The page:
EAST RUTHERFORD, NJ - DECEMBER 10: Ereck Flowers #74 of the New York Giants in action against Benson Mayowa #93 of the Dallas Cowboys during their game at MetLife Stadium on December 10, 2017 in East Rutherford, New Jersey. (Photo by Al Bello/Getty Images)

Having Ereck Flowers compete and not be given the starting right tackle job is the appropriate way to go about business for the New York Giants.

With the addition of prized left tackle Nate Solder, three-year lineman Ereck Flowers will be manning a new role in 2018. And the New York Giants are taking the right steps in having the 2015 first-rounder compete to be the starting right tackle.

Last season, Flowers was slightly better than he was in 2016, but as a whole, he still struggled to protect Eli Manning‘s blindside. He continues to find difficulty in holding his ground and has Manning running for his life, which was the biggest reason why general manager Dave Gettleman made Solder the highest paid offensive lineman in the NFL.

Whether it be on passing or running downs, Flowers has been an inconsistent and unreliable presence up front. Now he’ll be faced with competing for a starting job at right tackle.

When discussing the team’s decision to sign Solder, Gettleman brought up that head coach Pat Shurmur put in a call to inform Flowers that he’ll be competing to start at right tackle, as Paul Schwartz of the New York Post noted.

“[PAT] Said, ‘Listen, we’re going to move you to right, and at the end of the day, the five best offensive linemen play.’ That’s where they left it, and Ereck was fine on the phone.”

First off, moving from left to right tackle isn’t an adjustment that’s going to be bread-and-butter for Flowers. He may very well be better at the position, but Flowers excelling from the get-go shouldn’t be expected, which is why the Giants should go into Training Camp with Flowers having to earn the starting gig. Assuming they do not sign or add a starting right tackle, the Giants should go into camp with Chad Wheeler as the starter.

Last season, Wheeler appeared in 11 games and started in five. In those five starts, he impressed, keeping his man in check on passing downs and holding his ground. The rookie was one of very few who played well up front for the Giants in 2017. In fact, had the Giants not signed Solder or a premier left tackle, the case could’ve been made for Wheeler to start over Flowers on that side instead of the right; he simply played better.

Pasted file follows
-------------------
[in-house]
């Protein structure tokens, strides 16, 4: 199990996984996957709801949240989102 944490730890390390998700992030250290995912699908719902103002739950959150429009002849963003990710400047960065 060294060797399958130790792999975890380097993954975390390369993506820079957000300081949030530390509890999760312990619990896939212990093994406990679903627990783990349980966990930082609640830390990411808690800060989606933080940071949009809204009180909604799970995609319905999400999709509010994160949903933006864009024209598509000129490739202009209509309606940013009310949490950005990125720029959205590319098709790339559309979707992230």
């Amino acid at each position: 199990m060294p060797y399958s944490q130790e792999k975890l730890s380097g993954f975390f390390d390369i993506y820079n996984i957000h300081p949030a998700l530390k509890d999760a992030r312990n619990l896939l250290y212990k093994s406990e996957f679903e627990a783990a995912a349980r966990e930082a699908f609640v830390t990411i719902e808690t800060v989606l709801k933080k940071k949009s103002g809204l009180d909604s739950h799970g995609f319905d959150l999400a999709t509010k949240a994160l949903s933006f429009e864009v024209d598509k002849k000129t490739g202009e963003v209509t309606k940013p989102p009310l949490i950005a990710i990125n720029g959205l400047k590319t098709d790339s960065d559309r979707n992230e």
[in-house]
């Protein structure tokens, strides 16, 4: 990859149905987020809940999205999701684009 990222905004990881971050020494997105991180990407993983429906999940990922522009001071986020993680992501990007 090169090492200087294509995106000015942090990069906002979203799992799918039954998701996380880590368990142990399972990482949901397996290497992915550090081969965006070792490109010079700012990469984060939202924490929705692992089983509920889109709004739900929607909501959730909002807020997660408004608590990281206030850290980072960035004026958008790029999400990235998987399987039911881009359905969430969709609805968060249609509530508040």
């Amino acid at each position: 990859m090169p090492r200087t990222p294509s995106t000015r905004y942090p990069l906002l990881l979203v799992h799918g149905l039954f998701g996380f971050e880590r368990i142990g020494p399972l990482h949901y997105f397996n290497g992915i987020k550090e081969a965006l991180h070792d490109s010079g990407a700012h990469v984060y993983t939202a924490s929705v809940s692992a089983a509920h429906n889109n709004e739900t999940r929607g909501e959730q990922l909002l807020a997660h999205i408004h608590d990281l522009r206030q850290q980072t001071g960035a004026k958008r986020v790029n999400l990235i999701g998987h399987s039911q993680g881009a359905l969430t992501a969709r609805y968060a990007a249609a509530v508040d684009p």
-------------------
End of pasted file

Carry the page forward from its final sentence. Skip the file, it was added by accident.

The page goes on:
Is it a demotion having Flowers go into Training Camp as a reserve? Sure, but it could get him to buckle down and work on his craft. Before they signed Solder and hired Gettleman as general manager, the Giants never once gave Flowers competition or the idea that he could be out of a starting job.

Jerry Reese continually ignored addressing the O-Line in free agency while Ben McAdoo made little-to-no adjustments week after week (besides benching Manning this season because he thought Geno Smith gave the team a better chance to win—true story. Solder’s arrival presents the first real challenge for Flowers.

Ereck Flowers, New York Giants
(Photo by Jason Miller/Getty Images)

Shurmur was wise to immediately inform Flowers about the Giants’ plan for him. While he likely isn’t thrilled that they signed someone to play his position, it’s best that they be upfront and honest with Flowers. And who knows, maybe this turns out to be a blessing in disguise for him. At times, competition brings out the best in others and telling Flowers that he isn’t guaranteed to start could spark a fire beneath him, get him to work harder and prove that he should be starting.

If Flowers can improve and excel at right tackle, that would only make the Giants’ offense even better. With time to scramble and operate, Manning can find his premier options out wide in Odell Beckham Jr., Sterling Shepard, Roger Lewis and tight end Evan Engram more easily.

In reality, have the Giants’ woes up front been solely because of Flowers? No, in fact, the problem has been everyone that’s lined up there the last four years. But Flowers has played the most prominent position up front and if he struggles, it can be contagious. Now at right tackle (potentially), he’ll have to adjust to a new niche, but if you’re the Giants you’d rather have Flowers on the right side than at left tackle.

Also, last season the Giants put tight end Rhett Ellison on the right side to help assist whoever was at right tackle. Putting Ellison on Flowers’ side would help his efforts in holding his ground at right tackle; his presence was a big reason why Wheeler saw success in his time at the position.

If the season were to start today, Solder would be at left tackle. Next to the $62-million man would be the recently-signed Patrick Omameh at left guard and Brett Jones at center. Besides those three positions, the rest of the team’s line is unknown. That doesn’t mean they won’t bring in more starters through free agency and/or the NFL Draft — which could potentially create more competition for Flowers.

The Giants resolved their left tackle woes by signing Solder. Now they need Flowers to reinvent himself and the Giants are getting him to do so the appropriate way — by making him prove himself.

Robbie Stratakos is a New York Knicks/Giants Beat Writer for Elite Sports NY (ESNY); he also covers the NBA nationally. He previously wrote at Last Word On Pro Basketball and Empire Writes Back. In addition to writing for ESNY, Robbie is an MLB columnist at Baseball Essential. He previously wrote at HardBallScoop - part of Scout/CBS Interactive/247Sports, Last Word On Baseball and District On Deck. He is attending Mount Saint Mary College in Newburgh, New York. Follow him on twitter @RPStratakos